Monday, October 18, 2010

Musa, from Portland, Oregon, came back to do his trunk show of beads from Africa. We had perfect weather and many folks who do not normally attend our bead meetings came out for this event. We all such a grand time oohing and ahhing over the splendid beads. We tried to close down at 4 but people just kept coming.

Here I am modeling a string of museum-quality amber beads. It was such a joy just to touch (and wear) these moments of history that had gone from Germany to Africa and now to the states.
At the much calmer business meeting we decided to continue the group (with lots of enthusiasm for this idea). Sue will continue as our liaison person with Gualala Arts and Vicki, who does the ordering from Fire Mountain will take over the monthly notices. Six people signed up for the Festival of Trees booth and my suggestion that we display our jewelry on faux fir trees found mixed acceptance. At least they were okay with me using the trees so I came home and ordered them from ChristmasCentral. I got one 2.5 tree for 8.99 and another for 7.99 plus I also got some of the tiny trees from them. They are not the ones that light, but I prefer the greenery on these. I think I only paid 2.99 for a 9-inch tree. It seems the Christmas season is starting - and it is good.

Thursday, October 14, 2010

After that huge shopping trip for beads in Tokyo, I return to Gualala, to The Loft, to shop for curtain material and what do I find? These beads with kanji burned into them. They may be Chinese for all I know, but they do look Japanese! I have often felt that our coast, rugged as it is, is the vestige of the break that separated Japan's landmass from ours. Somehow finding these beads here and the very modern 'Western acrylic" beads in Japan brought our two lands back together.

I am still not beading, even though I go on buying beads! since I am crocheting on the big dollie for the GAC show in January. Each foot is 28 inches long. I am sure that by the time I get her done, I will be so glad to return to beading. I am finding out that crocheting makes my hands and wrists tired more quickly and I cannot crochet as long as I could bead. There is something to be said for the tiny weight of seed beads.

Friday, October 8, 2010

I am back home from Japan and this is what I brought! I noticed the airlines put a special tag on my suitcase that had in big bold letters HEAVY. So that is what happens because B. and I went shopping in Tokyo.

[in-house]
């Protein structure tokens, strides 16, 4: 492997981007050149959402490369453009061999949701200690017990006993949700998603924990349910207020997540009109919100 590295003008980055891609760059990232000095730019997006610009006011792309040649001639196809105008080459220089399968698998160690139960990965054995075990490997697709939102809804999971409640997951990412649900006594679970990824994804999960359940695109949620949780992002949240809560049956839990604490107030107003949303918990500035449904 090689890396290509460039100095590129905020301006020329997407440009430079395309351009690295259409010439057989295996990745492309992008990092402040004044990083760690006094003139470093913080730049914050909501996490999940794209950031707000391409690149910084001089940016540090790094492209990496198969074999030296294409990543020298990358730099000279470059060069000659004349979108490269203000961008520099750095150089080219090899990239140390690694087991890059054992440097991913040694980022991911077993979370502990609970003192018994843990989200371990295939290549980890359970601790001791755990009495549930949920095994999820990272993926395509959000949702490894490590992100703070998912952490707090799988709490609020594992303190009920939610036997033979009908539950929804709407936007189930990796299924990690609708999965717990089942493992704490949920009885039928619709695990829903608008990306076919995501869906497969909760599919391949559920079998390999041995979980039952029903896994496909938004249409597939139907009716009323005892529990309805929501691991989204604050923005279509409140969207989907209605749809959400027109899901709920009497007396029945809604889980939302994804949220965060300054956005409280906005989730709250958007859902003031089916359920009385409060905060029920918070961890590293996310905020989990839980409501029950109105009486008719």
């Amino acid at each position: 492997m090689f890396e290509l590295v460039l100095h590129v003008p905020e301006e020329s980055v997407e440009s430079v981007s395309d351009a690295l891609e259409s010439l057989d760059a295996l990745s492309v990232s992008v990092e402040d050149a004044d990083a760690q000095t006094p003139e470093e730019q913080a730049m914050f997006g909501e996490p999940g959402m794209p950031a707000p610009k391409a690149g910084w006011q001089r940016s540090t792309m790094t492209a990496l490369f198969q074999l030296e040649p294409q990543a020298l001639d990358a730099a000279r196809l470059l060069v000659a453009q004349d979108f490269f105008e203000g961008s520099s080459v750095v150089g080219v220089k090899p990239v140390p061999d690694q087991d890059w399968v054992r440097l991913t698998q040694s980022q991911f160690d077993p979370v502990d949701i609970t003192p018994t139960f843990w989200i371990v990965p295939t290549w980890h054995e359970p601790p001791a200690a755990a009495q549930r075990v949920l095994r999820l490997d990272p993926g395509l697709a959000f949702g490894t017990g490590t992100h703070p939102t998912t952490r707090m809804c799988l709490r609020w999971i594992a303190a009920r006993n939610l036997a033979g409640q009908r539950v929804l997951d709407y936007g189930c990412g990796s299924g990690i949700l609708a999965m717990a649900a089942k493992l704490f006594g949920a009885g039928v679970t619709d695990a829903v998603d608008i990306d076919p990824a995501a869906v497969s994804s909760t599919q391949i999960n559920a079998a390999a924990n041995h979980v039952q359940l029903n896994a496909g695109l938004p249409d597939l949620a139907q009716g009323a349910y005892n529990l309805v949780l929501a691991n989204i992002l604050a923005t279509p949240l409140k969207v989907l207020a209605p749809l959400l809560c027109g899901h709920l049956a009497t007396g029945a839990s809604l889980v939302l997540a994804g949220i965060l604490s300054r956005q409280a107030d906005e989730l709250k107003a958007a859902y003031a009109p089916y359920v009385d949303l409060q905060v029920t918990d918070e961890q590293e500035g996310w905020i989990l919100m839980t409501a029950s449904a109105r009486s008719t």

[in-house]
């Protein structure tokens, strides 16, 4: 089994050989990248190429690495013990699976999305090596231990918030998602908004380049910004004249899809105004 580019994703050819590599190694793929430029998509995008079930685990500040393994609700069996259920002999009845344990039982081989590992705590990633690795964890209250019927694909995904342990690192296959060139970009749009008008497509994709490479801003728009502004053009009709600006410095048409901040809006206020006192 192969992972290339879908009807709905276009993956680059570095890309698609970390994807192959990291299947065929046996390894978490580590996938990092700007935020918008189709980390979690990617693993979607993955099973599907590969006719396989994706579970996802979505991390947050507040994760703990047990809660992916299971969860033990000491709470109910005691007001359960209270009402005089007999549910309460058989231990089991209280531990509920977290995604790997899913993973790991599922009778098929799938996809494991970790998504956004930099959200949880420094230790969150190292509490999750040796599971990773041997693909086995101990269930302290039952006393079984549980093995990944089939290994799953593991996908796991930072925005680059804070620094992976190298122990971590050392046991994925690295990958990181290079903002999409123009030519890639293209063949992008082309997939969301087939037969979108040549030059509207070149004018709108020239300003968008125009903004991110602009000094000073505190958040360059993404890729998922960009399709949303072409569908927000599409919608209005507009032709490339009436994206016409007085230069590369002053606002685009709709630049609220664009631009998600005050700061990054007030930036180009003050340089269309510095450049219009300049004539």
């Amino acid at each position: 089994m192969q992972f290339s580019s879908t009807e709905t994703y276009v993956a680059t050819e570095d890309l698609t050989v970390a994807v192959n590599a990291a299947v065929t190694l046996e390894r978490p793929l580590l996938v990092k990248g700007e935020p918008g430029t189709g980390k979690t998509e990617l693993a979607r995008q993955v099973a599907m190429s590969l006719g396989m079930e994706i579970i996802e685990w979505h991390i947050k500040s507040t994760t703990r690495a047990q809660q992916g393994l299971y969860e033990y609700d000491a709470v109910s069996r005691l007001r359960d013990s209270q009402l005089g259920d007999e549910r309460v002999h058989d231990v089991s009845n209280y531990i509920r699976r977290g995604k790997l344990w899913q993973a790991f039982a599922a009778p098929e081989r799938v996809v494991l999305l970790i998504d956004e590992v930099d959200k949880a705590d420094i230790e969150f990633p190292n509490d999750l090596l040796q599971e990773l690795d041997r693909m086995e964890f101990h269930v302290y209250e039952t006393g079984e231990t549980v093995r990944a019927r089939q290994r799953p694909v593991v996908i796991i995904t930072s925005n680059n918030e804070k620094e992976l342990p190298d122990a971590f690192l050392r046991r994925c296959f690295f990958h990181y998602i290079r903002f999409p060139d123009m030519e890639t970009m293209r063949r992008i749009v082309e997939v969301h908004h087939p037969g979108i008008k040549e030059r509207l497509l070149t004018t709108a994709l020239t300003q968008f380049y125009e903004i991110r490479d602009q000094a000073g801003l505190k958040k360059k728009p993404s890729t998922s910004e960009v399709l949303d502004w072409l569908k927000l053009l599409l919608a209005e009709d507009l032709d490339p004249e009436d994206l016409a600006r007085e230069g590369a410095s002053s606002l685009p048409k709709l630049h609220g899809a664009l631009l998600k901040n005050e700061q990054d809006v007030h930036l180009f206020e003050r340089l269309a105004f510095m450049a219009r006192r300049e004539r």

Finally on Saturday we had enough time for the big trip to the bead quarter. It turns out all the bead shops are centered in one area - Akakusabashi. All we had was a map in Japanese on the little net book that had no printer so B. went down to the hotel lobby and asked for help in finding the web site and printing a map. She noticed how slowly the young girl worked and that she made two copies of the map. She was smiling very broadly when she gave B. the one copy!
So we got a taxi, gave the driver the map, and 40 minutes later had crossed the larger part of Tokyo to arrive in a welter of bead shops. He dropped us off in front of a larger one - West 5 - and we began! They also had many buttons, lace and threads but also some great chains. As we were paying we saw a copy of the map we were using on the wall! Later we saw a shopper with the same map in hand.
Japan does not rely on street signs or a proper number system, so we just began wandering from shop to shop. Many had crystals and seed beads such as we could get from Fire Mountain, so we concentrated on the weird little shops with unusual things. We probably spent the most in a shop with horn and shells and in another that had a huge selection of acrylic beads. I thought I did not like acrylic beads but they had so many different kinds and at such low prices I had to give up my opposition to them.
It was here I had my best experience with Japanese shop keepers. I went up to the two female cashiers and asked in my best Japanese if they had a toilet. They looked at each other in complete bewilderment. Then I grabbed my crotch and grimaced and they broke out in peals of laughter and pointed me upstairs! For one shining moment, we as women, completely understood each other. And we were surrounded with beads.